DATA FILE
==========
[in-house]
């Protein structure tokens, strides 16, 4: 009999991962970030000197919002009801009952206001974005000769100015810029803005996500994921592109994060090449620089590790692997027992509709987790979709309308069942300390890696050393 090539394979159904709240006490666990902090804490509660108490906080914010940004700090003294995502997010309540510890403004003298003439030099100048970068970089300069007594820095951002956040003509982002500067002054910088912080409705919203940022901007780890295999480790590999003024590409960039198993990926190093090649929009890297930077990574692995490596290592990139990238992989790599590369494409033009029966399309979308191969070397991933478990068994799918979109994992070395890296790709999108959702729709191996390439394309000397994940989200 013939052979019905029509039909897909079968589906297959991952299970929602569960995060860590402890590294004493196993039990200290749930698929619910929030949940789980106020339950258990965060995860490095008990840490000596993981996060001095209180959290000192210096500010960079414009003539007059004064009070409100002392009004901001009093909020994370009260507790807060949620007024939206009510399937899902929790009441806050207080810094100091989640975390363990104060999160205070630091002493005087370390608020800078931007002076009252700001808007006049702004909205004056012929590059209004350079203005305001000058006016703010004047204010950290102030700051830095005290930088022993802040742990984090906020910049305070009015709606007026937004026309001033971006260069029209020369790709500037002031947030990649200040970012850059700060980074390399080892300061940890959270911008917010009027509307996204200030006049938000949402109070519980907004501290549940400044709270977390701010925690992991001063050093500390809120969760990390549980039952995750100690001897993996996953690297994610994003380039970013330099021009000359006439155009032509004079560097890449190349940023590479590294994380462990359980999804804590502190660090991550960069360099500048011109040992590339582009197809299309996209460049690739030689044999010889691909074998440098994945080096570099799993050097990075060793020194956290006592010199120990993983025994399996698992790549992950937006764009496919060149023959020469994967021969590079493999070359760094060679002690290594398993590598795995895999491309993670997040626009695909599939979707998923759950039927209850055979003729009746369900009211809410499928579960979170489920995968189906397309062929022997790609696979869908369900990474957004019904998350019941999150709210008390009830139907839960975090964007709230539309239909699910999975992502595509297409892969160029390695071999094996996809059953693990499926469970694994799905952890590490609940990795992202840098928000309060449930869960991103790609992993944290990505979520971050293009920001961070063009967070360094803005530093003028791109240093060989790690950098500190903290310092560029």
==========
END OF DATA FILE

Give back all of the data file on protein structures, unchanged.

[in-house]
């Protein structure tokens, strides 16, 4: 009999991962970030000197919002009801009952206001974005000769100015810029803005996500994921592109994060090449620089590790692997027992509709987790979709309308069942300390890696050393 090539394979159904709240006490666990902090804490509660108490906080914010940004700090003294995502997010309540510890403004003298003439030099100048970068970089300069007594820095951002956040003509982002500067002054910088912080409705919203940022901007780890295999480790590999003024590409960039198993990926190093090649929009890297930077990574692995490596290592990139990238992989790599590369494409033009029966399309979308191969070397991933478990068994799918979109994992070395890296790709999108959702729709191996390439394309000397994940989200 013939052979019905029509039909897909079968589906297959991952299970929602569960995060860590402890590294004493196993039990200290749930698929619910929030949940789980106020339950258990965060995860490095008990840490000596993981996060001095209180959290000192210096500010960079414009003539007059004064009070409100002392009004901001009093909020994370009260507790807060949620007024939206009510399937899902929790009441806050207080810094100091989640975390363990104060999160205070630091002493005087370390608020800078931007002076009252700001808007006049702004909205004056012929590059209004350079203005305001000058006016703010004047204010950290102030700051830095005290930088022993802040742990984090906020910049305070009015709606007026937004026309001033971006260069029209020369790709500037002031947030990649200040970012850059700060980074390399080892300061940890959270911008917010009027509307996204200030006049938000949402109070519980907004501290549940400044709270977390701010925690992991001063050093500390809120969760990390549980039952995750100690001897993996996953690297994610994003380039970013330099021009000359006439155009032509004079560097890449190349940023590479590294994380462990359980999804804590502190660090991550960069360099500048011109040992590339582009197809299309996209460049690739030689044999010889691909074998440098994945080096570099799993050097990075060793020194956290006592010199120990993983025994399996698992790549992950937006764009496919060149023959020469994967021969590079493999070359760094060679002690290594398993590598795995895999491309993670997040626009695909599939979707998923759950039927209850055979003729009746369900009211809410499928579960979170489920995968189906397309062929022997790609696979869908369900990474957004019904998350019941999150709210008390009830139907839960975090964007709230539309239909699910999975992502595509297409892969160029390695071999094996996809059953693990499926469970694994799905952890590490609940990795992202840098928000309060449930869960991103790609992993944290990505979520971050293009920001961070063009967070360094803005530093003028791109240093060989790690950098500190903290310092560029």